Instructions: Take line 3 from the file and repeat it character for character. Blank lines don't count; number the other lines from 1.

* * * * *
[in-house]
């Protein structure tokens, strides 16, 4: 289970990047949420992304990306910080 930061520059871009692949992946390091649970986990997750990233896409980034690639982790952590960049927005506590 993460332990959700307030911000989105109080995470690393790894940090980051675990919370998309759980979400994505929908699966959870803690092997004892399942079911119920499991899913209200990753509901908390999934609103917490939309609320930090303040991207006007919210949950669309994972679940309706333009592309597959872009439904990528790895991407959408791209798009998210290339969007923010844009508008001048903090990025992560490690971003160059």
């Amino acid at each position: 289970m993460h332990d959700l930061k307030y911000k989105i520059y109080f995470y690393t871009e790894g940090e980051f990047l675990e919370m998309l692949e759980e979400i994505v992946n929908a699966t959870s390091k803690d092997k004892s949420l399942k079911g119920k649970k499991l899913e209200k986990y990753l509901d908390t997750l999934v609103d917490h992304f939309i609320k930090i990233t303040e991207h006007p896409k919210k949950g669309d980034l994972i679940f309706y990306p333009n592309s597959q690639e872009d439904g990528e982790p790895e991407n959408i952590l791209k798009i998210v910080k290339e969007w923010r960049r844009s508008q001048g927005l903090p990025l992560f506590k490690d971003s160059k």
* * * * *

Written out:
């Amino acid at each position: 289970m993460h332990d959700l930061k307030y911000k989105i520059y109080f995470y690393t871009e790894g940090e980051f990047l675990e919370m998309l692949e759980e979400i994505v992946n929908a699966t959870s390091k803690d092997k004892s949420l399942k079911g119920k649970k499991l899913e209200k986990y990753l509901d908390t997750l999934v609103d917490h992304f939309i609320k930090i990233t303040e991207h006007p896409k919210k949950g669309d980034l994972i679940f309706y990306p333009n592309s597959q690639e872009d439904g990528e982790p790895e991407n959408i952590l791209k798009i998210v910080k290339e969007w923010r960049r844009s508008q001048g927005l903090p990025l992560f506590k490690d971003s160059k």